Referring further to FIGS. 4-5, the light source 50 is shown to be provided with a cover 72 (e.g. shield, lens, etc.) that is intended to help minimize convective heat transfer from the light source 50 to the refrigerated interior space 12, so that a relative maximum amount of heat from the light source 50 is available for conduction away from the interior space 12 and toward the exterior side 64 of the mullion 36 for anti-condensation heating. The edges of the cover 72 may be sealed to, or otherwise engage with, or attach to, the interior surface 62 of the mullion 36 to further minimize potential convective heat losses from the light source 50. According to other embodiments, additional covers 76 may be provided (e.g. in a stacked or concentric arrangement) in a similar manner as needed to obtain a desired thermal performance. According to one embodiment, the external shell portion 48 of the mullion 36 on the interior side 62 may be formed with suitable features such as connectors 74 (e.g. recesses, clips, latches, catches, ribs, pockets, etc.) that are configured to receive and secure the one or both of covers 72 and 76 in position over the light source 50 and to the mullion 36. As shown in FIG. 5, for example, the connectors 74 may include external projections 78 configured to releasably retain one or both of the covers 72 and 76, and the external shell portion 48 may also include internal projections 80 positioned substantially opposite the external projections 78 and projecting into the insulating portion 46 to engage with corresponding features of the insulating portion 46. Referring to FIG. 1, the refrigerated case 10 may also include air flow adjustment device(s) 16 (e.g. louvers, dampers, baffles, flow plates, etc.) for directing a cooling airflow (e.g. from a fan or the like) within the interior space 12 so that the airflow is directed away from the light source 50, in order to further minimize potential convective heat losses from the light source 50 to the interior space 12.

Referring to FIGS. 6-9, components of a thermal door frame 130 are shown according to a second exemplary embodiment. The components of the thermal door frame 130 are intended for use in a temperature controlled display device, such as the type shown in FIG. 1. The components of the thermal door frame 130 according to the second exemplary embodiment include mullions 136, which are shown by way of example as single-width mullions, such as for use with a single door edge (e.g. at the ends of the display device, etc.), and may be coupled to the upper and lower rails of a temperature controlled display device using suitable connection brackets 137 and fasteners. As shown in FIG. 7, the mullions 136 are formed as a composite structure having an internal insulating portion 146 comprising a material with a high R value and a substantially rigid external shell portion 148 that provides structural rigidity, easy cleanability, and support for mechanical fastening of other hardware or components. According to one embodiment, the internal insulating portion 146 is or may include a cyclopentane-blown rigid polyurethane foam, such as a material commercially available under the trademark Baytherm®, and the external shell portion 148 includes a polyurethane material, such as a material commercially available under the trademark Baydur®. The mullions 136 may be formed from any suitable process, such as reaction injection molding.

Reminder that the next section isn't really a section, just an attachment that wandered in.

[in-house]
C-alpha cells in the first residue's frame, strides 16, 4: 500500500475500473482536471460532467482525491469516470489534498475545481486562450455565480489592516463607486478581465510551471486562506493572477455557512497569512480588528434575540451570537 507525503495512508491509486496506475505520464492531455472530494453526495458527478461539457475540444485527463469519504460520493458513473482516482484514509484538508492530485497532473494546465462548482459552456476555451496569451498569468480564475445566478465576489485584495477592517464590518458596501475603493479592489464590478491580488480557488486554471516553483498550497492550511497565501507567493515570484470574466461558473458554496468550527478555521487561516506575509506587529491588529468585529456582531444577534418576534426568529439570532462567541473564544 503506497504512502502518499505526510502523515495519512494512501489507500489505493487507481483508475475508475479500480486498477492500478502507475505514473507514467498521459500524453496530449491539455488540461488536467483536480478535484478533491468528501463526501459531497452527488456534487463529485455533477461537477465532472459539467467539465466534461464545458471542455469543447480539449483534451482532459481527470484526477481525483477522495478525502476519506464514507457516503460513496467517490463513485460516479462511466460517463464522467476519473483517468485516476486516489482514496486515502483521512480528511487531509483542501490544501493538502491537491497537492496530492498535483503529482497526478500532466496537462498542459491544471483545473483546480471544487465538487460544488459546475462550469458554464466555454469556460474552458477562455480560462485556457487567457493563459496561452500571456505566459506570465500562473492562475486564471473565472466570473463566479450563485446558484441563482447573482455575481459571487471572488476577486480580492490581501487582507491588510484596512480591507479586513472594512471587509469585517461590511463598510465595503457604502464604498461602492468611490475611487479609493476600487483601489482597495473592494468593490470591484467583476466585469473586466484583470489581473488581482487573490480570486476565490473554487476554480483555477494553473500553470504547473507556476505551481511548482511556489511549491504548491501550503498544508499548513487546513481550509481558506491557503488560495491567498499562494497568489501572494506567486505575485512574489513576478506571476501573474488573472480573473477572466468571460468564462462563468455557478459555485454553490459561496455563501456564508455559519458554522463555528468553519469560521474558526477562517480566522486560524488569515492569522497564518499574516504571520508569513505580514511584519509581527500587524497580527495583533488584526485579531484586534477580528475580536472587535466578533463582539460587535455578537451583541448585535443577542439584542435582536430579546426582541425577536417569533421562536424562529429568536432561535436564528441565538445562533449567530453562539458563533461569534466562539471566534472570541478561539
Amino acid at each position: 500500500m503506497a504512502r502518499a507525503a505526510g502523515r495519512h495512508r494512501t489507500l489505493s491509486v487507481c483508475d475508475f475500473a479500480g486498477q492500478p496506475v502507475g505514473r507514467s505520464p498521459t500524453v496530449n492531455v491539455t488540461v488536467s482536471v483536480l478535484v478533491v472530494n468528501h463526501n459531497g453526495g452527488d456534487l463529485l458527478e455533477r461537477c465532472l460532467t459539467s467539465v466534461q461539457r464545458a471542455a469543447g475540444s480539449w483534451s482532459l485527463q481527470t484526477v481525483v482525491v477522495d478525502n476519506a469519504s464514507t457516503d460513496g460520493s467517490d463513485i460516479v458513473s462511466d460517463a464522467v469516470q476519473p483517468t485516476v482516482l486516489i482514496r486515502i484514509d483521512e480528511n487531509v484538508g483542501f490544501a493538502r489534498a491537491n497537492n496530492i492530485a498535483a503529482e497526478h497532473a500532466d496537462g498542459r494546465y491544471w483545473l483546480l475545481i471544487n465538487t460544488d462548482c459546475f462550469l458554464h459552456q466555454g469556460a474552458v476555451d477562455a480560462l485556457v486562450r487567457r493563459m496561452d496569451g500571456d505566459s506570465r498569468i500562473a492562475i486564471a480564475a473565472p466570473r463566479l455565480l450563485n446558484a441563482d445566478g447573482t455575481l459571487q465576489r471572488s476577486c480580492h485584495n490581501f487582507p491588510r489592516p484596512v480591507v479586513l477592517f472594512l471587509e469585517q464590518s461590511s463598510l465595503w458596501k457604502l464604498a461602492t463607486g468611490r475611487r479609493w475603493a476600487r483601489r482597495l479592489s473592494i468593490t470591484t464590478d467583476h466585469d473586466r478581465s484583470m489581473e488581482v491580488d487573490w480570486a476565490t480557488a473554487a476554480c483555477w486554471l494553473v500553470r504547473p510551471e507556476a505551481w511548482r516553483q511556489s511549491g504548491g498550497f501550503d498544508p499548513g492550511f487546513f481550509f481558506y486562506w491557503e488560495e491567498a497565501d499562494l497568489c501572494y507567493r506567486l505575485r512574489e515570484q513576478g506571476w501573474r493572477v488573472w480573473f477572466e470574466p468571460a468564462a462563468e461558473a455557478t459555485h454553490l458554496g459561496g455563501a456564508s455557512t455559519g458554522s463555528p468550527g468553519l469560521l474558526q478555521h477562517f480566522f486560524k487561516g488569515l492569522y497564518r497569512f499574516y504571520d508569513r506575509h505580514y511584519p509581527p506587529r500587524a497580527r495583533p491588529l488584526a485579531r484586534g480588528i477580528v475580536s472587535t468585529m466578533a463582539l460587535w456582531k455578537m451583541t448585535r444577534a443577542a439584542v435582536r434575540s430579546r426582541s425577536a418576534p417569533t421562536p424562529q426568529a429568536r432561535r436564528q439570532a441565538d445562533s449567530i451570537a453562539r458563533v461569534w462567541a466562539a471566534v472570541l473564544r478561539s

Referring further to FIG. 7, a light source 150 is coupled to the mullions 136 for illuminating the interior space of the temperature controlled display device. According to one embodiment, the light source 150 includes a plurality of light emitting diodes (LEDs) 152 arranged as one or more strips, luminaires, etc. that includes a heat sink 154 for receiving heat associated with operation of the LEDs of the light source 150. Mullions 136 are also shown to include a thermally conductive member 160 formed within (e.g. integrally molded within, etc.) or otherwise embedded within the mullion 136 between an interior (e.g. refrigerated) side 162 and an exterior (e.g. ambient or door) side 164 of the mullion 136 to form a thermally conductive passageway (or pathway) that extends along all, or a portion, of the length of the mullion 136 (e.g. at least corresponding to the length of an LED strip, etc.). According to one embodiment, the thermally conductive member 160 may be formed from a conductive metal, such as aluminum, copper, or other suitable material. A first end 166 of the thermally conductive member 160 proximate the interior side 162 of the mullion 136 has a receiving surface 161 (shown as a substantially flat surface) configured to interchangeably receive and thermally engage any of a wide variety of different LED strips 150, in order to permit customizing the temperature controlled display device for different lighting requirements, without changing or reconfiguring the mullion. A thermal interface 163 may be provided in contact between the surface 161 and the heat sink 154 of the LED strip 150 to enhance the transfer of heat from the heat sink to the strip, and the LED strip may be interchangeably secured to the mullion using any suitable fastening device, such as clips, clamps, fasteners and the like. According to one embodiment, the thermal interface may be any suitable material such as a thermally conductive grease or the like. The heat sink 154, thermal interface 163, receiving surface 161 and thermally conductive member 160 provide a thermally conductive passageway (e.g. pathway, etc.) to direct waste heat from the light source 150 away from the refrigerated interior space and toward the exterior side 164 of the mullion 136 to reduce heat loading in the refrigerated space, and to provide anti-condensation heating. The waste heat conducted to the exterior side 164 of the mullion 136 is intended to maintain the exterior surface 164 of the mullion 136 at a temperature that is at (or above) the local dew point of the ambient environment to prevent or minimize condensation and subsequent accumulation or puddling of condensate (e.g. on a floor beneath the case), and/or frosting or freezing of the surfaces of the mullion 136 and/or the adjacent door. The waste heat is intended to be sufficient to replace the need for electrical resistance heaters within the mullions, however such electrical resistance heaters may be included to provide supplemental anti-condensation heating on an as-needed basis, according to alternative embodiments. For example, supplemental anti-condensation heaters (e.g. electrically-resistive wires, etc.) may be secured to the mullion 136 in a suitable structure, such as a groove 165 formed in the thermally conductive member 160.